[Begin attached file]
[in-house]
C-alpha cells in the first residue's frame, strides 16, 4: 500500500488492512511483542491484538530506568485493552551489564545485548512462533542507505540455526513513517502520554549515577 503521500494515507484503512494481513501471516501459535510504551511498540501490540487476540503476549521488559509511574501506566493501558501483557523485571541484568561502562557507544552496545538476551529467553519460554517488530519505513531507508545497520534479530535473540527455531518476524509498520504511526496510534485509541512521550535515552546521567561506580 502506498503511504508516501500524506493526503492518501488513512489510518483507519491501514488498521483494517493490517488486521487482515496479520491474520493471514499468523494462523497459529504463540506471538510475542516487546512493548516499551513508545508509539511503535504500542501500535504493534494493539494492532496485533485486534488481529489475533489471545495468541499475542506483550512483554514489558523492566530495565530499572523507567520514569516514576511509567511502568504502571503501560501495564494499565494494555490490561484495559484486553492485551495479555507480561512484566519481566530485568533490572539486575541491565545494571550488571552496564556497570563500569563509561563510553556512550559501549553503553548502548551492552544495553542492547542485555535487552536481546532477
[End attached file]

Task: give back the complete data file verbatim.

[in-house]
C-alpha cells in the first residue's frame, strides 16, 4: 500500500488492512511483542491484538530506568485493552551489564545485548512462533542507505540455526513513517502520554549515577 503521500494515507484503512494481513501471516501459535510504551511498540501490540487476540503476549521488559509511574501506566493501558501483557523485571541484568561502562557507544552496545538476551529467553519460554517488530519505513531507508545497520534479530535473540527455531518476524509498520504511526496510534485509541512521550535515552546521567561506580 502506498503511504508516501500524506493526503492518501488513512489510518483507519491501514488498521483494517493490517488486521487482515496479520491474520493471514499468523494462523497459529504463540506471538510475542516487546512493548516499551513508545508509539511503535504500542501500535504493534494493539494492532496485533485486534488481529489475533489471545495468541499475542506483550512483554514489558523492566530495565530499572523507567520514569516514576511509567511502568504502571503501560501495564494499565494494555490490561484495559484486553492485551495479555507480561512484566519481566530485568533490572539486575541491565545494571550488571552496564556497570563500569563509561563510553556512550559501549553503553548502548551492552544495553542492547542485555535487552536481546532477